Recently, Yap Ming Hui, MD of Whitman Independent Advisors Sdn Bhd, an SC-licensed financial planning firm, launched ‘Financial Freedom Investing’, his seventh book. Through his writings, Yap shares how average Malaysians can grow their retirement assets and attain financial freedom with a higher degree of certainty. This is executed with Yap’s SRB Standard, which I’ll explain in this article.
I spent almost a week reading Yap’s work, and from it, I gathered five key talking points that I found interesting. In this write-up, I will expound on them and conclude with my views on their effectiveness and suitability in assisting us to become financially free.
Talking Point 1: Greed and Incompetence
They seem to be the common theme of ‘Financial Freedom Investing’. In the book, Yap shared many stories of how the rich, the affluent, the well-to-do, and the high-income professionals have either incurred losses or failed to optimise their wealth from investing in different investment products. They include stocks, real estate, unit trusts, ETFs, cryptos, gold and even unregulated schemes. These financial losses mainly stemmed from the following:
1. Greed: A desire to obtain quick and unrealistic returns.
2. Fear: Concerns of financial losses due to a wrong investment decision.
3. No Holding Power: Investing without consideration of financial liquidity.
4. Incompetence: Inability to tell a good investment from a bad investment.
From Yap’s stories, I believe readers can take heed and avoid investing in pitfalls detrimental to their financial health. Doing so is already half the battle won, especially for those who is serious to attain financial freedom.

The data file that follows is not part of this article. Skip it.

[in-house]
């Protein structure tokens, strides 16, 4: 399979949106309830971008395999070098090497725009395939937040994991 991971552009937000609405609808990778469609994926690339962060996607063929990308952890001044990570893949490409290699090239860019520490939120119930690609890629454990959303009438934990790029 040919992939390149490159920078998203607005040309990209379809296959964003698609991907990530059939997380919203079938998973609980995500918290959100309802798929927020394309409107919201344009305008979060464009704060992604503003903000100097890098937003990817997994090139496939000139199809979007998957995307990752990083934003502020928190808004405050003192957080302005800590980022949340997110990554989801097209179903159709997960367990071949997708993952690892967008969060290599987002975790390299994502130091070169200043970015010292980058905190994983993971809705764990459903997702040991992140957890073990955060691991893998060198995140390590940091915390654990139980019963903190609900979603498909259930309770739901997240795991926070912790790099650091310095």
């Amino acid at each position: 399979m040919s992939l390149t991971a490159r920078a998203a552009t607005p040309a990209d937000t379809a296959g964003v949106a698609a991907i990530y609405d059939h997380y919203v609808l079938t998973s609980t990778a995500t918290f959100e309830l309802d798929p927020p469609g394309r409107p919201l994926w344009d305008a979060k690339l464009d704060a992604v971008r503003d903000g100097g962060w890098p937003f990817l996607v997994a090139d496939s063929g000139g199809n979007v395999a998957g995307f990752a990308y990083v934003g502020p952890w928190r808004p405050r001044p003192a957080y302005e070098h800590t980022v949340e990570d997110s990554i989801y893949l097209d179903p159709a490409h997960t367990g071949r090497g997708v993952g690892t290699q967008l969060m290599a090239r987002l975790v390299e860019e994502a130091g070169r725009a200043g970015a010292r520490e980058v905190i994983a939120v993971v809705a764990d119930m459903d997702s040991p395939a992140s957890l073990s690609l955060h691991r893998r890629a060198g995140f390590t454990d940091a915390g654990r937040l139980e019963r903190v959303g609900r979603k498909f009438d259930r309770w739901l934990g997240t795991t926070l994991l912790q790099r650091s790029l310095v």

Talking Point 2: Invest Objectively, Not Conveniently.
Instead of sales pitches and hype, in his book, Yap strongly emphasised that we should make investment decisions holistically after taking into account our current and desired financial positions, life goals, beliefs, and so on. This allows us to be more objective in investing, limiting the tendency to make ad-hoc and emotional investment decisions, which can be convenient but often result in unnecessary losses.
Understandably, drawing up holistic financial plan and knowing what we want to accomplish in life might not be the most exciting part of investing, especially for those who want a piece of the action quickly. But sincerely, this process is vital if we intend to build a sizable portfolio worth 6, 7 or even 8 figures. It is easier to invest big and sustain it with a plan or structure.
In this sense, I favour Yap’s work and believe we should all adopt this attitude of objectivity in investing.
Talking Point 3: The SRB Framework of Investing
In the earlier pages of his book, Yap detailed three strict criteria for choosing an investment, which is known as the SRB Standard. Basically, it is the acronym for Safe (S), Rises (R) and Best-of-Breed (B). According to him, Safe is about the test of regulation, underlying assets, and a trustee structure of an investment. Rises refer to an overall increase in value in the long-term. Meanwhile, Best-of-Breed is about choosing the best performer within the same asset class.
To his criteria, here is my take:
If readers follow such strict criteria, they could shield themselves from losses arising from unregulated schemes and scams. So, there is no worries of a total loss of capital due to fraud and malicious operations. Certainly, the criteria include a focus on the underlying assets of the investments, however, very little was mentioned about valuation. Possibly, this is due to him focusing on using professional managers through unit trusts than DIY, which bring us to our next talking point.